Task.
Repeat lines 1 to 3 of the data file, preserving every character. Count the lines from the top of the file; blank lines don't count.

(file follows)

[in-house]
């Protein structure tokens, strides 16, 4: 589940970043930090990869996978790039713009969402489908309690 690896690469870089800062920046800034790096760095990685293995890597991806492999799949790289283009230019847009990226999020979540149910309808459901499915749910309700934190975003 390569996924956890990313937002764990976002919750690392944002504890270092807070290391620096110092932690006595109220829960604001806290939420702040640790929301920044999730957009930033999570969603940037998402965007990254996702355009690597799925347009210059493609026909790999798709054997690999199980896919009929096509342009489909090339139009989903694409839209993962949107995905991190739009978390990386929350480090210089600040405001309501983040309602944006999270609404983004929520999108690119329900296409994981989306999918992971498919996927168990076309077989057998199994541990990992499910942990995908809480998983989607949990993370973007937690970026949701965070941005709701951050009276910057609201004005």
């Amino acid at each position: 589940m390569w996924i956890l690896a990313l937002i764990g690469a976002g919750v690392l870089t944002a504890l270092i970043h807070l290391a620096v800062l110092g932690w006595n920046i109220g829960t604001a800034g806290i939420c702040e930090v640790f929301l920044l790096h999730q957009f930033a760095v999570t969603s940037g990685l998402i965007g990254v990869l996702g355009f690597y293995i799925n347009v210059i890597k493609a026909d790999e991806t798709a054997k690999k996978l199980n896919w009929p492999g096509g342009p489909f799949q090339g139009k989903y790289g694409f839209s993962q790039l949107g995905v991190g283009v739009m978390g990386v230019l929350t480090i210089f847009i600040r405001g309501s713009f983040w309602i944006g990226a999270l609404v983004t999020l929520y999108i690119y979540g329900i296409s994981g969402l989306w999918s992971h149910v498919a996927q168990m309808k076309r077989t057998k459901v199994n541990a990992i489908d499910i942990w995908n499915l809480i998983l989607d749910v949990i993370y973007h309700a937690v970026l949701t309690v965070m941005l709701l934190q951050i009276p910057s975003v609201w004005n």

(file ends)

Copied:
[in-house]
């Protein structure tokens, strides 16, 4: 589940970043930090990869996978790039713009969402489908309690 690896690469870089800062920046800034790096760095990685293995890597991806492999799949790289283009230019847009990226999020979540149910309808459901499915749910309700934190975003 390569996924956890990313937002764990976002919750690392944002504890270092807070290391620096110092932690006595109220829960604001806290939420702040640790929301920044999730957009930033999570969603940037998402965007990254996702355009690597799925347009210059493609026909790999798709054997690999199980896919009929096509342009489909090339139009989903694409839209993962949107995905991190739009978390990386929350480090210089600040405001309501983040309602944006999270609404983004929520999108690119329900296409994981989306999918992971498919996927168990076309077989057998199994541990990992499910942990995908809480998983989607949990993370973007937690970026949701965070941005709701951050009276910057609201004005």
């Amino acid at each position: 589940m390569w996924i956890l690896a990313l937002i764990g690469a976002g919750v690392l870089t944002a504890l270092i970043h807070l290391a620096v800062l110092g932690w006595n920046i109220g829960t604001a800034g806290i939420c702040e930090v640790f929301l920044l790096h999730q957009f930033a760095v999570t969603s940037g990685l998402i965007g990254v990869l996702g355009f690597y293995i799925n347009v210059i890597k493609a026909d790999e991806t798709a054997k690999k996978l199980n896919w009929p492999g096509g342009p489909f799949q090339g139009k989903y790289g694409f839209s993962q790039l949107g995905v991190g283009v739009m978390g990386v230019l929350t480090i210089f847009i600040r405001g309501s713009f983040w309602i944006g990226a999270l609404v983004t999020l929520y999108i690119y979540g329900i296409s994981g969402l989306w999918s992971h149910v498919a996927q168990m309808k076309r077989t057998k459901v199994n541990a990992i489908d499910i942990w995908n499915l809480i998983l989607d749910v949990i993370y973007h309700a937690v970026l949701t309690v965070m941005l709701l934190q951050i009276p910057s975003v609201w004005n």